A hard truth about being a writer is that we mine everything that happens in our lives, if not to recreate the actual event, then to use the emotions involved.
My brother died last week, too young at sixty-four, taken by an aggressive cancer diagnosed too late, a lack of symptoms until it had spread irrecoverably. I am devastated; even writing these words is hard.
There is a difficult balance to maintain, too: I am the bereaved sister, but I also must be the strong adult aunt, the practical sister-in-law, all at once. Not easy, and tiring, on top of the jet lag.
But. There is that detached observer in my brain, saying: remember this. Remember how you feel, every bit of it. Watch how your family members are reacting, remember it. Remember how the two days and 5000+ miles of travel felt, the exhaustion. Remember that peanut M&Ms and Tim Horton’s coffee made you cry, because that’s what we shared on birding trips. Remember the deep breaths you took before facing your sister-and-law and the nieces and nephew. Remember everything, because some day, you’ll use it. Not in its present form, but you’ll use it.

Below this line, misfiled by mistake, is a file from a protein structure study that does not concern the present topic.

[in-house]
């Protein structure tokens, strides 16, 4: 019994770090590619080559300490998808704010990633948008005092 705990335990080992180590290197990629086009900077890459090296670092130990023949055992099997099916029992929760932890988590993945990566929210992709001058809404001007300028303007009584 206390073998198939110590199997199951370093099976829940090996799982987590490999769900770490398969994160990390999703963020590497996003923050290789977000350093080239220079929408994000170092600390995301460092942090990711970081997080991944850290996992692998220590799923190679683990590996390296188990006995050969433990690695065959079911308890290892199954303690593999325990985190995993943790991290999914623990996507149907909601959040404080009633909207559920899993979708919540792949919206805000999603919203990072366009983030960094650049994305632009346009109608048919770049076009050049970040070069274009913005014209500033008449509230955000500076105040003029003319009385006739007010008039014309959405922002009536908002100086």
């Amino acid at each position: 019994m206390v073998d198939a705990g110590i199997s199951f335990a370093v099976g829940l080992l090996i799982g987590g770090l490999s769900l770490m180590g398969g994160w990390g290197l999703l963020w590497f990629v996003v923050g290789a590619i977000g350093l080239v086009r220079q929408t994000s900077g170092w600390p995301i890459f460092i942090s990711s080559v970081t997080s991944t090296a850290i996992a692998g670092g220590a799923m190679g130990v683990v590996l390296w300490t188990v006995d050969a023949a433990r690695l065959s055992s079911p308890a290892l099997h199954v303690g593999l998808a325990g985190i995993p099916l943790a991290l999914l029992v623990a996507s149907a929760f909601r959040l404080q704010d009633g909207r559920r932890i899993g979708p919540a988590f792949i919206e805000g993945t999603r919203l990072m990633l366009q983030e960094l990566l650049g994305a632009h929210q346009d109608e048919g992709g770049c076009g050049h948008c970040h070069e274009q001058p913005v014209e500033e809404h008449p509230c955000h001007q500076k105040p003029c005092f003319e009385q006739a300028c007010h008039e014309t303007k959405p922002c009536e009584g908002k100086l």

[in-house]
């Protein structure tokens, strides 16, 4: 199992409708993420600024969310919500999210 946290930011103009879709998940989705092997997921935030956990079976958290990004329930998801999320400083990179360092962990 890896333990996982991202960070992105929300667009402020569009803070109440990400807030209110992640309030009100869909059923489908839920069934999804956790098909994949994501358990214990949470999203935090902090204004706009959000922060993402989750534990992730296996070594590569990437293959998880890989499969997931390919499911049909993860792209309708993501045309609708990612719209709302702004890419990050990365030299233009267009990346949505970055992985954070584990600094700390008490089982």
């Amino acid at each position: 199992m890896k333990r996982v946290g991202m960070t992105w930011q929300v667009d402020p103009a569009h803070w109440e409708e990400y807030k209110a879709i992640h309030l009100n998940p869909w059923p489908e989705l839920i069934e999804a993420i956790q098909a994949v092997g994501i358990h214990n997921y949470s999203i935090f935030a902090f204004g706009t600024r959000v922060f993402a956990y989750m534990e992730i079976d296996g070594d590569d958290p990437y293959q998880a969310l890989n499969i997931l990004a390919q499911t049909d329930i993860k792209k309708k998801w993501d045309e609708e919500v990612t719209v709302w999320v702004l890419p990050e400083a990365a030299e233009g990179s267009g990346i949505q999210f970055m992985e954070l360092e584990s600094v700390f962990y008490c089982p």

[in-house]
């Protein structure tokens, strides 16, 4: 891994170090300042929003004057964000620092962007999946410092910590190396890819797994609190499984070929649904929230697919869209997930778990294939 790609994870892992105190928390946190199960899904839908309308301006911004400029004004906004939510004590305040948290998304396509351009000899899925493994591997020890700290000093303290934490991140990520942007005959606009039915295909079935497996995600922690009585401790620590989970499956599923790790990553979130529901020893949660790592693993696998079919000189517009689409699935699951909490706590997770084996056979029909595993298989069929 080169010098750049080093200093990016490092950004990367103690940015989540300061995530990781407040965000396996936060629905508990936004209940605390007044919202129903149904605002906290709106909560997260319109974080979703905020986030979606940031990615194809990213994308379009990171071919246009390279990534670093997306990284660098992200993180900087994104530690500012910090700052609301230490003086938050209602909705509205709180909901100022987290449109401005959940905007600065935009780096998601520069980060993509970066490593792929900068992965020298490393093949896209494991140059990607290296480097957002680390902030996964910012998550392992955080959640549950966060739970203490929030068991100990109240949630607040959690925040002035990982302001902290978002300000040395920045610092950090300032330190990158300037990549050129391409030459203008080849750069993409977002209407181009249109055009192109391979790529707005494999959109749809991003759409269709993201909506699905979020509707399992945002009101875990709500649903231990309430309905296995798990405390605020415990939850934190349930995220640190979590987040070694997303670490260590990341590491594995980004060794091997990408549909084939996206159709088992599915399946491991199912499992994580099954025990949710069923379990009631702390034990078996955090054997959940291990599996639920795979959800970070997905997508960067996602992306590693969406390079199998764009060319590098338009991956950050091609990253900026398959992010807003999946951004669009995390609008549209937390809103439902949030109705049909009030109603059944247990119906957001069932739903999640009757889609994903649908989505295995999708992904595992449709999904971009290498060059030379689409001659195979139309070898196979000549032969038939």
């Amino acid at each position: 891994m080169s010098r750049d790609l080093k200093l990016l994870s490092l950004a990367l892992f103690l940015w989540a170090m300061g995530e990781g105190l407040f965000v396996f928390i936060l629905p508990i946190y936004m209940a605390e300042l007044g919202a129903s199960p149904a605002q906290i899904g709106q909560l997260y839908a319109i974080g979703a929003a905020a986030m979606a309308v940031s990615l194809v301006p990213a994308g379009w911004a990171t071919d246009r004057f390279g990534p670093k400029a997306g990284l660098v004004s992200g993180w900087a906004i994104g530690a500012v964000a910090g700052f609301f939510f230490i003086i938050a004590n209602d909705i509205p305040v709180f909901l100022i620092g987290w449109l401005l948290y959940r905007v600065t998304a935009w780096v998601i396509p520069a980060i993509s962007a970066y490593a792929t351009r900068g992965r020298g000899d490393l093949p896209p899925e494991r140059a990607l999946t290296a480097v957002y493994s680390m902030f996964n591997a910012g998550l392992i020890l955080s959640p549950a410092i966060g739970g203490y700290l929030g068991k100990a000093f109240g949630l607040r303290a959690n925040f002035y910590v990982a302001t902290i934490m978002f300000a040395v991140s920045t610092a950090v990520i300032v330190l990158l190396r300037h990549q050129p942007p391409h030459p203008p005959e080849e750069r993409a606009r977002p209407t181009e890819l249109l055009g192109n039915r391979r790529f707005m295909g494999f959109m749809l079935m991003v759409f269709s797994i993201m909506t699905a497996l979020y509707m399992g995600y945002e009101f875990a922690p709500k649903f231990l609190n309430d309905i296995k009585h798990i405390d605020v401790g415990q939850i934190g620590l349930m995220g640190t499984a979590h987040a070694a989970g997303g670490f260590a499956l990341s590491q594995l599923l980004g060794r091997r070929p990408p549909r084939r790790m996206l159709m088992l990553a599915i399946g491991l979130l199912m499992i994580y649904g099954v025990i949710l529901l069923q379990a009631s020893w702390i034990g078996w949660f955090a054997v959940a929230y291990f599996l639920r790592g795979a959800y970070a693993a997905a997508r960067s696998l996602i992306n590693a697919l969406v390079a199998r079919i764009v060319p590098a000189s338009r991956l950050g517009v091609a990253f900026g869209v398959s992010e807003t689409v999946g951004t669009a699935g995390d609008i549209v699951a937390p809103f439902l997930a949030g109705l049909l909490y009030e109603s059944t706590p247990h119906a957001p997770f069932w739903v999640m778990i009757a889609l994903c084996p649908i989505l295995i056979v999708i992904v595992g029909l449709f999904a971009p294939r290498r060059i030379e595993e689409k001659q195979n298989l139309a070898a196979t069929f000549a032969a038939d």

And part of me hates that. I can’t stop it, though; it’s who I am. I shape and define and explain my world with words, some of them – most, these days – fiction. Imagination can take a piece of writing only so far; it needs to be fed by honest emotion as well.
So I accept that detached observer in my mind, recording dispassionately what’s happening. Some day these feelings will make their way into a story. I have no idea when, or what story. Maybe they’ll generate their own. It won’t be soon. But when they do, that story will be, in its way, a memorial for my brother, whom I loved, and love, and will miss forever.